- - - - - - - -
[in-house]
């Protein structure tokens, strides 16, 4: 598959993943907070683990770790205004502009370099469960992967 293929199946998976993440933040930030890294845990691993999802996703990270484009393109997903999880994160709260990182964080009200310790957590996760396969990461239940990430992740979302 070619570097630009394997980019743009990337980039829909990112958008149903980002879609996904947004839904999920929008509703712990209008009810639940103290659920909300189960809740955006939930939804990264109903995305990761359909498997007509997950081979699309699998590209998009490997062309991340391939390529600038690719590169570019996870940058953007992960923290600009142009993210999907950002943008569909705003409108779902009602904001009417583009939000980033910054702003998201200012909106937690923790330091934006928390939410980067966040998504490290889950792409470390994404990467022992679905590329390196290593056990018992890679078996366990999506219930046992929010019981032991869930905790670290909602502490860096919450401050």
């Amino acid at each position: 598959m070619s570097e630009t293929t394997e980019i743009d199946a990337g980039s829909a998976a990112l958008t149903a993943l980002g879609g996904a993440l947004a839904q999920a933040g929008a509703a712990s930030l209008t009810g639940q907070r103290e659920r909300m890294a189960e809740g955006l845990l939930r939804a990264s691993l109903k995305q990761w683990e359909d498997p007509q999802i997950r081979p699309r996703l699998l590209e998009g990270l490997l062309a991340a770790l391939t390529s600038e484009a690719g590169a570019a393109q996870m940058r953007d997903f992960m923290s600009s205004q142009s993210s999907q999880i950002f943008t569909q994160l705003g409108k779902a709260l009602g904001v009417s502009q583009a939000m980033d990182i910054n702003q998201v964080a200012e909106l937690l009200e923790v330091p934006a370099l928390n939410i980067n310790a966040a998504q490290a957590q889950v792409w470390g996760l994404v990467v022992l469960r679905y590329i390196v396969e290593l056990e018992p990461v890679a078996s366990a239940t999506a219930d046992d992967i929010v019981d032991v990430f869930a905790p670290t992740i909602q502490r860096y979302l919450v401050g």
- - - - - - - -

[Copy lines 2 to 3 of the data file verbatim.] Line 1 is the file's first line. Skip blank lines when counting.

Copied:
């Protein structure tokens, strides 16, 4: 598959993943907070683990770790205004502009370099469960992967 293929199946998976993440933040930030890294845990691993999802996703990270484009393109997903999880994160709260990182964080009200310790957590996760396969990461239940990430992740979302 070619570097630009394997980019743009990337980039829909990112958008149903980002879609996904947004839904999920929008509703712990209008009810639940103290659920909300189960809740955006939930939804990264109903995305990761359909498997007509997950081979699309699998590209998009490997062309991340391939390529600038690719590169570019996870940058953007992960923290600009142009993210999907950002943008569909705003409108779902009602904001009417583009939000980033910054702003998201200012909106937690923790330091934006928390939410980067966040998504490290889950792409470390994404990467022992679905590329390196290593056990018992890679078996366990999506219930046992929010019981032991869930905790670290909602502490860096919450401050």
């Amino acid at each position: 598959m070619s570097e630009t293929t394997e980019i743009d199946a990337g980039s829909a998976a990112l958008t149903a993943l980002g879609g996904a993440l947004a839904q999920a933040g929008a509703a712990s930030l209008t009810g639940q907070r103290e659920r909300m890294a189960e809740g955006l845990l939930r939804a990264s691993l109903k995305q990761w683990e359909d498997p007509q999802i997950r081979p699309r996703l699998l590209e998009g990270l490997l062309a991340a770790l391939t390529s600038e484009a690719g590169a570019a393109q996870m940058r953007d997903f992960m923290s600009s205004q142009s993210s999907q999880i950002f943008t569909q994160l705003g409108k779902a709260l009602g904001v009417s502009q583009a939000m980033d990182i910054n702003q998201v964080a200012e909106l937690l009200e923790v330091p934006a370099l928390n939410i980067n310790a966040a998504q490290a957590q889950v792409w470390g996760l994404v990467v022992l469960r679905y590329i390196v396969e290593l056990e018992p990461v890679a078996s366990a239940t999506a219930d046992d992967i929010v019981d032991v990430f869930a905790p670290t992740i909602q502490r860096y979302l919450v401050g």